AWS Launches ‘Ivy Bridge’-backed EC2 Instance Type
Today, during the Amazon Re:invent conference in Las Vegas, Amazon Web Services rolled out a new generation of EC2 instances, aimed at the most compute-intensive applications. The C3 instance type sports the latest Intel Xeon processors, generous memory and fast storage and networking.
The C3 joins the C1 and C2 instances that make up Amazon’s Compute Optimized family, which Amazon says has “the highest performance processors and the lowest price/compute performance compared to all other Amazon EC2 instances.”
There are five sizes to select from: c3.large, c3.xlarge, c3.2xlarge, c3.4xlarge and c3.8xlarge with 2, 4, 8, 16 and 32 virtual cores (vCPUs) respectively.
The C3 instance type is powered by two-socket servers outfitted with Intel’s Xeon E5-2680 v2 processors, which sport 10 cores (20 threads) running at 2.8 GHz. These are variants of the Ivy Bridge parts that Intel released in September. Each C3 virtual core (vCPU) is a hardware Hyper-Thread. The C3 instance boasts SSD-based storage and employs what AWS calls “Enhanced Networking,” for “improved inter-instance latencies, lower network jitter and higher packet per second (PPS) performance.” The exact interconnect technology is not specified, but so far Amazon’s high-end instances have topped out at 10GbE.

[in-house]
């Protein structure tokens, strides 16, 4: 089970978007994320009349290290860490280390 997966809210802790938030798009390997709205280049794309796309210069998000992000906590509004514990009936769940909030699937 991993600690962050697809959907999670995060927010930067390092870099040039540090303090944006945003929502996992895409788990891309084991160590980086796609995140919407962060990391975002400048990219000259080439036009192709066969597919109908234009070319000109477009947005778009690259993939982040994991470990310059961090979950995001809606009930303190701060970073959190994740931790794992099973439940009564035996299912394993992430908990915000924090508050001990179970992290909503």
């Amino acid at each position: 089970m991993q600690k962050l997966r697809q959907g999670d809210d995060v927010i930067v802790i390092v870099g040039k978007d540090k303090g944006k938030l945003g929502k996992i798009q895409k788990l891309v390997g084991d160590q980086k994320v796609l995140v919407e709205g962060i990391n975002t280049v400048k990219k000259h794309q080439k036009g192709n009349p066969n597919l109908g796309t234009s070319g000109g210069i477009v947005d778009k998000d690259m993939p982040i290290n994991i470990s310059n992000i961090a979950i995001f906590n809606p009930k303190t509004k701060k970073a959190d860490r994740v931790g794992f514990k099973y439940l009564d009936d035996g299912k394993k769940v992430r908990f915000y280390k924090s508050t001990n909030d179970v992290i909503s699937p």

What Amazon has begun specifying are the underlying processor types for its new instances. In a blog post, AWS rep Jeff Bezos explains that this enables customers to tune their application to exploit the processor’s specific characteristics.
Timothy Prickett Morgan, editor of HPCwire’s sister publication, EnterpriseTech, reports that Amazon CTO Werner Vogels, speaking at the AWS re:Invent conference, called this offering the “absolute highest performance instance” that AWS has. Vogels also said that the inter-instance latencies have been “brought down much lower,” enabling AWS users to run the highest performance HPC applications.
To highlight the potential of the C3 instances for real HPC workloads, AWS launched a 26,496 core cluster and compared it with the most recent TOP500 scores. With a LINPACK reading of 484.18 teraflops, the C3-backed cluster would nab a 56th place finish on the June 2013 list. This virtual cluster is twice as performant as its predecessor, an AWS cluster of 1,064 CC2 instances, which achieved 241 teraflops Rmax for a 41st place finish on the November 2011 TOP500 list.
AWS envisions that customers will use the new instance types for CPU-bound, scale out applications and compute-intensive HPC workloads. Potential applications include high traffic front-end fleets, batch processing, distributed analytics and HPC applications that can benefit from increased speed, higher memory, faster storage, and an overall tighter configuration thanks to improved networking.
C3 instances are available for purchase in the US East (N. Virginia), US West (Oregon), EU (Ireland), Asia Pacific (Singapore), Asia Pacific (Tokyo), and Asia Pacific (Sydney) regions. On-Demand, Reserved and Spot pricing are all supported.